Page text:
Activities in care homes started when someone realised one day that only providing care and a comfortable place to live, doesn’t necessarily lead to a meaningful life. I assume the first attempts at running activities involved chatting with the older residents, putting some music on, singing along and maybe playing cards. Soon, care home managers, health care professionals and the government realised that it’s mandatory to run activities for older people and individuals with disabilities. The first bubbly and fun carers became activities coordinators and shortly after that, they started running simple activities such as using colouring books, playing with board games and softballs. It took a few more years still for specialists to understand that singing, “We’ll Meet Again” and playing bingo might be fun but this doesn’t mean that it’s meaningful. However, even if we did assume it was meaningful, these activities wouldn’t benefit clients with more advanced needs such as severe dementia.
After the establishment of activities in care homes and healthcare organisations, I imagine people started exploring the therapeutic aspect of the arts, and this resulted in many universities providing new programmes around art, music, drama and dance therapy. The more progressive healthcare organisations started recruiting professional art therapists in order to improve the quality of their services. Soon, technology broke through and this also became a useful tool to interact with older and disabled people and now here we are in 2018, with many organisations specialising in providing fancy artistic projects to healthcare organisations – with iPads, short films, sculpting, photography exhibitions and so on. Although the variety of activities is probably larger than in the past, this doesn’t necessarily mean that the quality of the activities is better!
Sometimes we are led to believe that projects such as a ten minute theatre performance by amateur actors with dementia is successful, but this may not be the case as an unusual and sophisticated art project doesn’t necessarily meet the needs of the participants. There is a hidden danger in progressive projects which are sometimes designed to attract participants and promote the work of the company or facilitator organising them, and not to serve the needs of the participants. It’s a blessing that so many artists and organisations are using art in healthcare settings but most of the time there are no assessments of the individuals’ needs or an evaluation of these projects. We keep proving success by showing pictures with older people laughing while they are holding a puppet or a brush. If the camera lens is focused on a happy older lady doing yoga, then out of frame is likely to be an older man with advanced dementia, who is asleep on an armchair. Does this make this activity successful?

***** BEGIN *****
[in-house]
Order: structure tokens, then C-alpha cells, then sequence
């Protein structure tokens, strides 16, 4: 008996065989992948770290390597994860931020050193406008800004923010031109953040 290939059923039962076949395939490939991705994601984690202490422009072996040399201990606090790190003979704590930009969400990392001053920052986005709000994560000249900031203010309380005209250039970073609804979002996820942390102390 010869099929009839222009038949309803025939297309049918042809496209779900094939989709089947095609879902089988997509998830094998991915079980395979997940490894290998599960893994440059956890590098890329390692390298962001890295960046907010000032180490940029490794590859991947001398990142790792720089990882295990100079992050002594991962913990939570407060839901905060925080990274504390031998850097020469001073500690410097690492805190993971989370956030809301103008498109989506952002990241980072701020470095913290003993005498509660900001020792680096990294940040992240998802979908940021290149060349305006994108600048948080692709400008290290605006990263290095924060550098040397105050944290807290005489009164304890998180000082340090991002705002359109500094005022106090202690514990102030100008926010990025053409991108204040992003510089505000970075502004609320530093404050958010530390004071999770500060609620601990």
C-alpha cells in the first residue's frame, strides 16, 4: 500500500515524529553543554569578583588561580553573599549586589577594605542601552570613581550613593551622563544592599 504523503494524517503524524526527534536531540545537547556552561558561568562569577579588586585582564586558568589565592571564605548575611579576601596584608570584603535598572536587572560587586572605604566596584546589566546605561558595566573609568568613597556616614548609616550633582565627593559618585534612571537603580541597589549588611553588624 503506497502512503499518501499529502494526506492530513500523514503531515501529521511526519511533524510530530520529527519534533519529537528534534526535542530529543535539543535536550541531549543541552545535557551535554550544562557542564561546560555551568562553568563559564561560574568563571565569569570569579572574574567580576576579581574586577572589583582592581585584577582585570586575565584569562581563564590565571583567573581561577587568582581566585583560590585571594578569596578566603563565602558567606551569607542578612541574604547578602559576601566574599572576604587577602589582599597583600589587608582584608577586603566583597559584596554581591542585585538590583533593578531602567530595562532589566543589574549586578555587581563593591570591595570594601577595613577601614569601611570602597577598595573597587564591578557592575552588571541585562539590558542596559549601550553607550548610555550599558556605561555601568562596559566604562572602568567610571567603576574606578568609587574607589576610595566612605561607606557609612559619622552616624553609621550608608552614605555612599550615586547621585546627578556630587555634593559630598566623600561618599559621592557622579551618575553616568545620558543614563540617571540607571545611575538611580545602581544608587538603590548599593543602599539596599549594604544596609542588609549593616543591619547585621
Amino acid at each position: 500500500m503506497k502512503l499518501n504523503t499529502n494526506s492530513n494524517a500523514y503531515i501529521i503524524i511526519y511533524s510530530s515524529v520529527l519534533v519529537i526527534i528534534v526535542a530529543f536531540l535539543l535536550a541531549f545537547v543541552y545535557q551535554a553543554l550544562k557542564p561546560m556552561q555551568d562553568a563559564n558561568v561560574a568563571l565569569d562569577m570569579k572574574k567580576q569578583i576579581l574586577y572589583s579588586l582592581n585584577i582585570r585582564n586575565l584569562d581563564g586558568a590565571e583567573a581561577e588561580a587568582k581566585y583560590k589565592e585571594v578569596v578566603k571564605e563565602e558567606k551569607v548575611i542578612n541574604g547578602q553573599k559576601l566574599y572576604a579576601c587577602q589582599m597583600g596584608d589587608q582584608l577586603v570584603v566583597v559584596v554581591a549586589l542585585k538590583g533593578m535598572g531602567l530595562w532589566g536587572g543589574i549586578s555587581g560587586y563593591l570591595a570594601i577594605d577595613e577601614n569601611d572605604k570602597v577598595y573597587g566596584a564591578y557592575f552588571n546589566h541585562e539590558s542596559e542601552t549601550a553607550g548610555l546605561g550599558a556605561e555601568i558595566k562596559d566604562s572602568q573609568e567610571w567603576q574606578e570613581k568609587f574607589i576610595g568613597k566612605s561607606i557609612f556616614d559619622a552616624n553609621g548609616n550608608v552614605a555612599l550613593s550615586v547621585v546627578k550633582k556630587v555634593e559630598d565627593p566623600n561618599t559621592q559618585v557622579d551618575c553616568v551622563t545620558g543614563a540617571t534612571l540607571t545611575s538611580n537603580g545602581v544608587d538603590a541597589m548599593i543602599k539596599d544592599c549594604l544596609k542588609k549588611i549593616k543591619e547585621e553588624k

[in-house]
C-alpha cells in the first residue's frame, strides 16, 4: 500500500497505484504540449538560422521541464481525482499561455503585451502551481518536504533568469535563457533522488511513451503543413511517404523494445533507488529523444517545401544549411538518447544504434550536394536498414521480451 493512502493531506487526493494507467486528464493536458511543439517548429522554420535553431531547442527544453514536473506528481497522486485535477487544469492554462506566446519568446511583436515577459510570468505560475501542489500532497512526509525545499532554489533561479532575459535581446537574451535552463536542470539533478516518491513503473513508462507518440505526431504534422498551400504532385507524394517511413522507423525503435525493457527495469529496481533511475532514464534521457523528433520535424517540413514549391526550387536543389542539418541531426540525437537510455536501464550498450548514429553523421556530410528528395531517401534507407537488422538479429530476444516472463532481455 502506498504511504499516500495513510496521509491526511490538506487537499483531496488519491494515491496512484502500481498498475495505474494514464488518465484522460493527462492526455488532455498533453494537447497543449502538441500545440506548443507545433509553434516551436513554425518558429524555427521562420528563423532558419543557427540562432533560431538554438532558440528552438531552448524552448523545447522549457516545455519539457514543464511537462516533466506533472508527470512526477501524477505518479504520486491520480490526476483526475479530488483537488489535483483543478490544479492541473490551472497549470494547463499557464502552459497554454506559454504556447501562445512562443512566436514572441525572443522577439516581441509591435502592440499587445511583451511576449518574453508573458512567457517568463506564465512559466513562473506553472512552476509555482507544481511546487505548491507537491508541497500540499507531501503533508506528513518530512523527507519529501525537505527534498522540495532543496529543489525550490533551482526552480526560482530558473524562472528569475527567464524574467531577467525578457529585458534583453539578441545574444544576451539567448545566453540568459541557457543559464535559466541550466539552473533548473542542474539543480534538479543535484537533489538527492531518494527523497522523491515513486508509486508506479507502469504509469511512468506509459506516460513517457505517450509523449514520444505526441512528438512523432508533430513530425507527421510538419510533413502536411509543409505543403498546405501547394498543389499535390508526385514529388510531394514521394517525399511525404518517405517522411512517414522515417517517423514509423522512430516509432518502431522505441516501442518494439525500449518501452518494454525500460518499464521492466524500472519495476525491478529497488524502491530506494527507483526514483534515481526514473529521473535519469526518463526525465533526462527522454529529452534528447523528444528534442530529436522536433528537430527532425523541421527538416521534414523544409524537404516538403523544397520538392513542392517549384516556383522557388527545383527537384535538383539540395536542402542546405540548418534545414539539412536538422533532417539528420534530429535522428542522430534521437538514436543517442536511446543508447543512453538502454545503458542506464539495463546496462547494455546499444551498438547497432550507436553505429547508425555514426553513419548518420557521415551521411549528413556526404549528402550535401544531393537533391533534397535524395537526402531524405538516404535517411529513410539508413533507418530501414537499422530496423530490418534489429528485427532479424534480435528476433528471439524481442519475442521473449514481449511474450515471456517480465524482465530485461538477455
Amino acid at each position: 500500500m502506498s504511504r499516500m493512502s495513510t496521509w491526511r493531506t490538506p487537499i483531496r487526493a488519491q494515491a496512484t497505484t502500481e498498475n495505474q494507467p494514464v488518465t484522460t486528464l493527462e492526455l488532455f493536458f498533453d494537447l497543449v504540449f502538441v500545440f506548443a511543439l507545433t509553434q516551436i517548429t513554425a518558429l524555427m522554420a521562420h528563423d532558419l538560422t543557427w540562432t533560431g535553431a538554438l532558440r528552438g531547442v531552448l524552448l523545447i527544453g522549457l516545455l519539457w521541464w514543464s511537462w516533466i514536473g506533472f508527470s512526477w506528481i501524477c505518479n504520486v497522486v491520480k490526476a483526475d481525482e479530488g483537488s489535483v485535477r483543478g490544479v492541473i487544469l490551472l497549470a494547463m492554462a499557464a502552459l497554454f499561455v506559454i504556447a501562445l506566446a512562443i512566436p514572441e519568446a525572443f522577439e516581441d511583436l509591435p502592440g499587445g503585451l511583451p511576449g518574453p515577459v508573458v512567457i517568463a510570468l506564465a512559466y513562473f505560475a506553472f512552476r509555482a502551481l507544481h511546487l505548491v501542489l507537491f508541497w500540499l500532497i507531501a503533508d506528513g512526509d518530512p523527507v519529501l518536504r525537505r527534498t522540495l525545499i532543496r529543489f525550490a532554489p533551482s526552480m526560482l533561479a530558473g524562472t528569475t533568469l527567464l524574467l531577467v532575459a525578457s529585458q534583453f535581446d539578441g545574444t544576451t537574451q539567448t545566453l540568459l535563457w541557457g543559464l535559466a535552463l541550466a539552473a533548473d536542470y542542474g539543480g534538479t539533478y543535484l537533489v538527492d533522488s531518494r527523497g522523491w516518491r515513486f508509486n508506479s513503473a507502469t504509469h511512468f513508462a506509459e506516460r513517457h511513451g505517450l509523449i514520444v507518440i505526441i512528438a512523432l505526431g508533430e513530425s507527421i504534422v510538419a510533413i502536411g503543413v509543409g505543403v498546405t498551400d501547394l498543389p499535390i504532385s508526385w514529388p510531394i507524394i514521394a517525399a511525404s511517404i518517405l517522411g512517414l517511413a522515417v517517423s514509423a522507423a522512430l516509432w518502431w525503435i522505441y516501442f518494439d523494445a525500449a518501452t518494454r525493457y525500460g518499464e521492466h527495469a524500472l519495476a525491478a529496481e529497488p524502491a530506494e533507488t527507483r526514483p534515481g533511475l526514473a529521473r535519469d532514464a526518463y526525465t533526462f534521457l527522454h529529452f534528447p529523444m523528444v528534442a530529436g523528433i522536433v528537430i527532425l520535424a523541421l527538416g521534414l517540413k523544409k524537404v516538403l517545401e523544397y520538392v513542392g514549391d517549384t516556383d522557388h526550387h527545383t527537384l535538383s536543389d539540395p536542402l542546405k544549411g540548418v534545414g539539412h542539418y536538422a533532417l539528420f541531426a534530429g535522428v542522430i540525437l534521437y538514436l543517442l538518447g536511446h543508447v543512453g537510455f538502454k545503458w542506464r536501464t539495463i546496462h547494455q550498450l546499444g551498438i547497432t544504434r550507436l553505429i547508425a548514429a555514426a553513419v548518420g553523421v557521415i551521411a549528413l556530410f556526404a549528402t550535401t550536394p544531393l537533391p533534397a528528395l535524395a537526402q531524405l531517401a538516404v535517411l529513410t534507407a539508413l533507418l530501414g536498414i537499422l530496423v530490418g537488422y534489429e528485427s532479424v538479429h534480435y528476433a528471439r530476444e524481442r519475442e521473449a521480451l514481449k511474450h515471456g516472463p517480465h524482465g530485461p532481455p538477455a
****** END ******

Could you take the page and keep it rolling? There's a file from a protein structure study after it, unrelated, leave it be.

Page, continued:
It feels like most of the organisations that serve older and disabled people are trying to fill the gaps in the programme of activities. On the other hand, most of the time, they don’t take into consideration the wide range of needs of their clients. We have a duty to create bespoke strategies that meet the needs of each specific group of older and disabled people. Then we need to make sure that we measure the wellbeing impact of the art activities. Art should be used as a tool to transform people’s lives. The aim is to involve people in the creative process and not to push people to produce art products.
Mayra Stergiou, a Theatre Maker, Drama Therapist and director of Vetrebra Theatre Company worked hard over the years to understand the needs of residents and staff in care homes, social care groups and other organisations. The company runs many successful person-centered projects in collaboration with different organisations and theatres in the UK and abroad. The beginning of Vertebra’s journey started by organising puppetry and drama therapy workshops in care homes and healthcare organisations, and Mayra’s approach was different from the outset. Apart from keeping the balance between the therapeutic and creative aspect of each project, she used the very first sessions to understand the specific needs of each group in order to create art projects tailored to meet the needs of each member of the group. Apart from organising workshops, Vertebra produced Dark Matter, a puppetry show that was sold out in Edinburgh Festival last summer which created awareness around dementia and end of life and managed to engage health professionals, family members and friends of people who live with dementia. “This is my life!”, a carer said in tears at the end of the performance in Greenside Venues. “I never expected a theatre performance will help me cope with death and loss”, an audience member said after the last show at Little Angel Theatre as part of the Creativity and Wellbeing week. Mayra Stergiou also organised a large puppetry theatre performance inspired by Romeo and Juliet and stop motion animation and puppetry workshops for older people. These projects were designed by taking into consideration the participants’ needs, and were repeatedly updated as the aim of Vertebra Theatre is to constantly evaluate projects and the needs of each participant.
Art is a great way to improve people’s lives and the role of the facilitator is to let the participant lead the workshop and adapt their programme accordingly.